This webinar focuses on the use of novel AFM-IR methods to study biomolecular processes and functional materials in native liquid environments and, for the first time, down to the single biomolecule scale.
Join us and our special guest speaker, Dr. Francesco Simone Ruggeri (Wageningen University, Netherlands), for a talk on unraveling molecular structures and interactions with single-molecule nanochemical imaging and spectroscopy.
Dr. Ruggeri, a pioneer in this field of science, has pushed the boundaries of modern microscopy and spectroscopy to study biomolecular processes and functional materials. He has demonstrated that infrared nanospectroscopy can be used to determine the chemical fingerprint and secondary structure of biological samples and materials in native liquid environments and, for the first time, down to the single biomolecule scale. His approach has led to new insights into the formation and structural characterization of the misfolding of proteins and their correlation with the onset of neurodegenerative disorders, and, by taking inspiration from nature, the production of new, sustainable substitutes for pollution-causing plastics.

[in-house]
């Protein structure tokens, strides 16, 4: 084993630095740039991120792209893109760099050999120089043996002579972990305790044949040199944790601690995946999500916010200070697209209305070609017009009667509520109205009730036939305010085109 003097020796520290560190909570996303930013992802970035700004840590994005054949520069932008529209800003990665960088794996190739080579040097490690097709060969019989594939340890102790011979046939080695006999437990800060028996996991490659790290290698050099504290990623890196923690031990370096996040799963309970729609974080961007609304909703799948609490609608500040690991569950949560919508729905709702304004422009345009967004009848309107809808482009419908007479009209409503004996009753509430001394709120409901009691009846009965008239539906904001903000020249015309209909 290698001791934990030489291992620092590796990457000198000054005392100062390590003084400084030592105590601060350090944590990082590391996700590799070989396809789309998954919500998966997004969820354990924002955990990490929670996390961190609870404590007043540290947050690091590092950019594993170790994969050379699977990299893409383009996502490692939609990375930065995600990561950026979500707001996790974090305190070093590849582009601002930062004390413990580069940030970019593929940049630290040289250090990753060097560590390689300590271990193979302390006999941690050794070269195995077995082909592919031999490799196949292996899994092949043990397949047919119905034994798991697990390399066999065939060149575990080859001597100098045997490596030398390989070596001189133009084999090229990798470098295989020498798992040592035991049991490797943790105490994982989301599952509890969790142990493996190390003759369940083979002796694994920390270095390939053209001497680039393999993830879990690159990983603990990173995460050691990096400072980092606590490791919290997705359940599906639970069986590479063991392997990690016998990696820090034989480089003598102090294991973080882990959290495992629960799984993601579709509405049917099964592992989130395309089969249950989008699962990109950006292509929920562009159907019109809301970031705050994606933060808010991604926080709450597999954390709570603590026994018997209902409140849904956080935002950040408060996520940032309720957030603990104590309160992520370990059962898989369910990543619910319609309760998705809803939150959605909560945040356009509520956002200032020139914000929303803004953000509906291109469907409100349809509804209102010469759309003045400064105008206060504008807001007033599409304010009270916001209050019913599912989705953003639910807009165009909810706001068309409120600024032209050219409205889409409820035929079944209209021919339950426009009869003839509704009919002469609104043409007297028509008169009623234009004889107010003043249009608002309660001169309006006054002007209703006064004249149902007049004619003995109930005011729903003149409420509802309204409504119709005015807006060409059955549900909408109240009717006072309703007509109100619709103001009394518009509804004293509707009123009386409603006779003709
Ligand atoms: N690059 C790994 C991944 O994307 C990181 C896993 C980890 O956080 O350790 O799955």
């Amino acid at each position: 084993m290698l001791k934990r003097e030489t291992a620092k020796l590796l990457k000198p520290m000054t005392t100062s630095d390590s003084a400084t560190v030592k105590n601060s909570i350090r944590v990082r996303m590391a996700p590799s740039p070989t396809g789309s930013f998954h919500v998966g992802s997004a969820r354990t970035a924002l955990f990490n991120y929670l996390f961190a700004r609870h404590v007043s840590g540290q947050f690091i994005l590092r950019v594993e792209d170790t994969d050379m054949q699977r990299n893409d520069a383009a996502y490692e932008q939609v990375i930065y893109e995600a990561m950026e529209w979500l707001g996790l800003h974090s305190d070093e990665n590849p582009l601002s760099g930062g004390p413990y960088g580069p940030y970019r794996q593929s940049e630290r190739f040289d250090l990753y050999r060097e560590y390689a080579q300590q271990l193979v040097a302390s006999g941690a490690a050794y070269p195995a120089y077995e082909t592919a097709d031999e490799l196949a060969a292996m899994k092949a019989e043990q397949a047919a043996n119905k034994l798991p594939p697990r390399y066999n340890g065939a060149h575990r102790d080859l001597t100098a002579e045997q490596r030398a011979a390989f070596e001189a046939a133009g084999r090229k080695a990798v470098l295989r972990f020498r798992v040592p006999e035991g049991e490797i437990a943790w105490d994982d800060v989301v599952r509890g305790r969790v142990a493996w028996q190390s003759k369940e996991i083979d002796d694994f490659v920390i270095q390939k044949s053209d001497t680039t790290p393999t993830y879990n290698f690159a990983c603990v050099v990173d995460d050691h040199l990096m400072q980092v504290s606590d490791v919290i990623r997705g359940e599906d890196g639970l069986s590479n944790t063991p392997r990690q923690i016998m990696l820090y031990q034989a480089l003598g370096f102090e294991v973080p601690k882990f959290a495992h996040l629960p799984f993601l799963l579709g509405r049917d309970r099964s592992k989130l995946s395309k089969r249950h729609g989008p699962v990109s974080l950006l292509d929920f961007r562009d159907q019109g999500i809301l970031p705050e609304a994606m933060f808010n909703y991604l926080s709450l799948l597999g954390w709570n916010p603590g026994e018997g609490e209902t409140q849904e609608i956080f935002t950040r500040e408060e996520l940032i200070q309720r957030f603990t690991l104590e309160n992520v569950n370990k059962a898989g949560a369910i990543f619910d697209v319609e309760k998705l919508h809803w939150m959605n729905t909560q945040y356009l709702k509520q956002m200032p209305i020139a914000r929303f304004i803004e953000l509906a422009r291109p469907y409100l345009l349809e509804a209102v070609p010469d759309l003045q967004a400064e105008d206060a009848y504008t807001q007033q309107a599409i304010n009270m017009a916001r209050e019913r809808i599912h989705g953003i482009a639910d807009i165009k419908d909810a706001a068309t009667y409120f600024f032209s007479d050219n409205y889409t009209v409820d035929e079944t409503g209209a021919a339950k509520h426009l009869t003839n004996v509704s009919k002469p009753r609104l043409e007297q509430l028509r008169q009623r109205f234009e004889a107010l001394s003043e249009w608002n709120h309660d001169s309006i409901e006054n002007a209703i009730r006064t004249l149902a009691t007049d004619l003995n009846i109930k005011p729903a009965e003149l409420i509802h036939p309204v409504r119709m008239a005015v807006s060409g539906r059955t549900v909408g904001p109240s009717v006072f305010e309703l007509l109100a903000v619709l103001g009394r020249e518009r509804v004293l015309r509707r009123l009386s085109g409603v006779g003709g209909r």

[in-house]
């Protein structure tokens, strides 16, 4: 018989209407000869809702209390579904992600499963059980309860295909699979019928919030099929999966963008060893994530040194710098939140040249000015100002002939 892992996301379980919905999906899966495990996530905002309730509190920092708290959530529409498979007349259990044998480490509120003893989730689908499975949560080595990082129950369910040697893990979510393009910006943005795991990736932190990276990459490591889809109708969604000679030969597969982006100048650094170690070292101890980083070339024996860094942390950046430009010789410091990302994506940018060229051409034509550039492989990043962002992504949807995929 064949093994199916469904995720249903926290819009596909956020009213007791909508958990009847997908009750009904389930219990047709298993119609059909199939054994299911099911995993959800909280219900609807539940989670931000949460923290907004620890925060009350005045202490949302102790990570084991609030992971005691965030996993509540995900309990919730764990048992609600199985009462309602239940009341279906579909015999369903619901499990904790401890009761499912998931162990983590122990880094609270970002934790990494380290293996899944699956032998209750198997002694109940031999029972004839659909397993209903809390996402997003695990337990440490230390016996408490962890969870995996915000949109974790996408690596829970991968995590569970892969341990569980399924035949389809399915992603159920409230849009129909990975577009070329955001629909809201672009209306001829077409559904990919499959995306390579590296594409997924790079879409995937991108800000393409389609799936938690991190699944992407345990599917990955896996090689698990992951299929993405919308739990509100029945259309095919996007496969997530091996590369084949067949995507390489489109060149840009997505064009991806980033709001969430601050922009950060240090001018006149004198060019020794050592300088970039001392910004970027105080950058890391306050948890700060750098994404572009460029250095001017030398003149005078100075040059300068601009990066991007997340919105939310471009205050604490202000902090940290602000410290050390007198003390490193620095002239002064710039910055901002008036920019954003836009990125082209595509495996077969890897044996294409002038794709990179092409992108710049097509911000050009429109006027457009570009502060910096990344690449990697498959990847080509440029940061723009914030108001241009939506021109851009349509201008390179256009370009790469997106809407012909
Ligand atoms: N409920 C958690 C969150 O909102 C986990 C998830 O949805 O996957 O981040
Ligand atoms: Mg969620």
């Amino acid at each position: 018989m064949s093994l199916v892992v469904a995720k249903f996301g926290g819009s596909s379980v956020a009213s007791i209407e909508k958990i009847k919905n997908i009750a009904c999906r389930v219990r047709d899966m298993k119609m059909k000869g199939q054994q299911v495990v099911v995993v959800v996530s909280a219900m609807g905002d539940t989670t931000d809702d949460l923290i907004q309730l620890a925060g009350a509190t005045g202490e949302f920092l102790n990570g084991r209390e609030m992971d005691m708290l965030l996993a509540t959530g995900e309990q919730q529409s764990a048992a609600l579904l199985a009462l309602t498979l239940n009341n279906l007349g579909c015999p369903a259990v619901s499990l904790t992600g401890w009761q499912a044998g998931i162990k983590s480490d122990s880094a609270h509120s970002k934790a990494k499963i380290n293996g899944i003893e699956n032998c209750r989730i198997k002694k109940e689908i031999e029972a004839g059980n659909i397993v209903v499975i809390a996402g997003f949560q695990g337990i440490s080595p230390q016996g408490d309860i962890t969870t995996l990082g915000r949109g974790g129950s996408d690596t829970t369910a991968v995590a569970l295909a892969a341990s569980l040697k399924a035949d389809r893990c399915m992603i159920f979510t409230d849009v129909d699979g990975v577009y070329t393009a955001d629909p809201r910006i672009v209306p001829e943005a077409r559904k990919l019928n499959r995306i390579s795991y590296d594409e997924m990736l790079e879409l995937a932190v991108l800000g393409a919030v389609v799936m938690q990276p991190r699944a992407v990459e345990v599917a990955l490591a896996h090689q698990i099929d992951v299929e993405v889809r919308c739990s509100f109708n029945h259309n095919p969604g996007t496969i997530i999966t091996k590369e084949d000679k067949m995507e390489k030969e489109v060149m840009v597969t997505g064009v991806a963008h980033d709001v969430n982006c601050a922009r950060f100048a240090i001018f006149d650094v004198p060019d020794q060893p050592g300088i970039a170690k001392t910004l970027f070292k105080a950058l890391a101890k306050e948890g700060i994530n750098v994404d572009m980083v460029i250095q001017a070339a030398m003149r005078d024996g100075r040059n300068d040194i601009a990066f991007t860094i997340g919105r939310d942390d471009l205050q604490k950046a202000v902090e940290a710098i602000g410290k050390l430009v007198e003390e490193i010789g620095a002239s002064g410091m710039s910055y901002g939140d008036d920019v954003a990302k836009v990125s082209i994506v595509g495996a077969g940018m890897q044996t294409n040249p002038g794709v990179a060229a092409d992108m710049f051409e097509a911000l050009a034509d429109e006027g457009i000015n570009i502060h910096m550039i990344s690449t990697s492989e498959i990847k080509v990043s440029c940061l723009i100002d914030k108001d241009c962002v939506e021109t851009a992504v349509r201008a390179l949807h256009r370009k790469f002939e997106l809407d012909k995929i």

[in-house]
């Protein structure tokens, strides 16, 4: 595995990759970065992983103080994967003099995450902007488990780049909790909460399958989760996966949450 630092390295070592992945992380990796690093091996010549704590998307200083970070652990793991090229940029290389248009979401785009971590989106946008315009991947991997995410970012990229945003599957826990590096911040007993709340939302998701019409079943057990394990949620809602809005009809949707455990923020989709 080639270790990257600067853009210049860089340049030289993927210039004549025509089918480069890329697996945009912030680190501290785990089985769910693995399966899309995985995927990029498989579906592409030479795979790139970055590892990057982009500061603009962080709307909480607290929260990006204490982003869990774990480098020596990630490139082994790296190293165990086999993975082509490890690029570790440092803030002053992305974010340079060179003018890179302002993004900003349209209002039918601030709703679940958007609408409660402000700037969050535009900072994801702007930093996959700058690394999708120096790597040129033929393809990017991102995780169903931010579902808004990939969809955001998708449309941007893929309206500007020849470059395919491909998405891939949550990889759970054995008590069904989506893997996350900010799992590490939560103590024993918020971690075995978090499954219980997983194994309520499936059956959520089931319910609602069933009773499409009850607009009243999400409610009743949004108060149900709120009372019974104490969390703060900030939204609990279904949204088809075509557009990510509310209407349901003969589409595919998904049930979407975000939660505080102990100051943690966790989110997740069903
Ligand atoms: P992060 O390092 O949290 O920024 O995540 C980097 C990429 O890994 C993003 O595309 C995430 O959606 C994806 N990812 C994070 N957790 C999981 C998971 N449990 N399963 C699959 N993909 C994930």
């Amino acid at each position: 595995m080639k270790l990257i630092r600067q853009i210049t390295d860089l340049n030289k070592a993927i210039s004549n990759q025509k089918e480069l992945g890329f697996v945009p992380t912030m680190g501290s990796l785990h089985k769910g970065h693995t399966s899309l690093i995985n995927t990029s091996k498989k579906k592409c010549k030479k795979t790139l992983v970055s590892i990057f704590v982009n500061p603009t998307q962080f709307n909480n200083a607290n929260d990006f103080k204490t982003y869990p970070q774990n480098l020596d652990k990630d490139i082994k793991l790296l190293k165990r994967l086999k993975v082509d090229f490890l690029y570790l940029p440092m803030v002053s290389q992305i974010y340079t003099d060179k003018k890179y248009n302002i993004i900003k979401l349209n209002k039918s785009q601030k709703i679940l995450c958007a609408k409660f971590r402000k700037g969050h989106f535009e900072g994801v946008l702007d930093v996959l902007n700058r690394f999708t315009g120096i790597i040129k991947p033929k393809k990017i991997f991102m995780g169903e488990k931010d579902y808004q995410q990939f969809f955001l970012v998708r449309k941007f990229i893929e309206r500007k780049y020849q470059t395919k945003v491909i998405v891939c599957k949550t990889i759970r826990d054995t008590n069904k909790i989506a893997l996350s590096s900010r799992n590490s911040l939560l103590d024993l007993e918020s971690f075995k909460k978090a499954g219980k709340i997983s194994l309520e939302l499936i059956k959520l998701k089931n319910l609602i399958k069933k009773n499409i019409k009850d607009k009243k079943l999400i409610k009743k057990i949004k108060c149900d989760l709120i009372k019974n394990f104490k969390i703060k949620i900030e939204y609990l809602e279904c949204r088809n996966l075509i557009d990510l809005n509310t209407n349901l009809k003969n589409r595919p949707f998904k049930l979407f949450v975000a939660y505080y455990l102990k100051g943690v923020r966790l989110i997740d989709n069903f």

The development and application of photothermal infrared absorption nanospectroscopy (AFM-IR) was a real breakthrough for the analysis of heterogeneous (bio)-molecular systems and their interactions, from the single molecule scale up to living organisms. As a major advance in the field, we have demonstrated the achievement of detecting single protein molecules by introducing off-resonance, low power and short pulse infrared nanospectroscopy (ORS-nanoIR).
By pushing the sensitivity of AFM-IR to its current limit, we have proven that the secondary structure of single protein molecules can be determined with an accuracy similar to that obtained in bulk by IR spectroscopy (Nature Comm., 2020). Our approach further enables investigation of:
This talk will also cover our goal to expand the capabilities of nanoscale vibrational spectroscopy to shed light on the structure-activity relationship of biomolecules for applications in nano-medicine, materials science and biotechnology.
Find out more about the technology featured in this webinar or our other solutions for the single-molecule investigation of biomaterials:
Dr. Francesco Simone Ruggeri, Wageningen University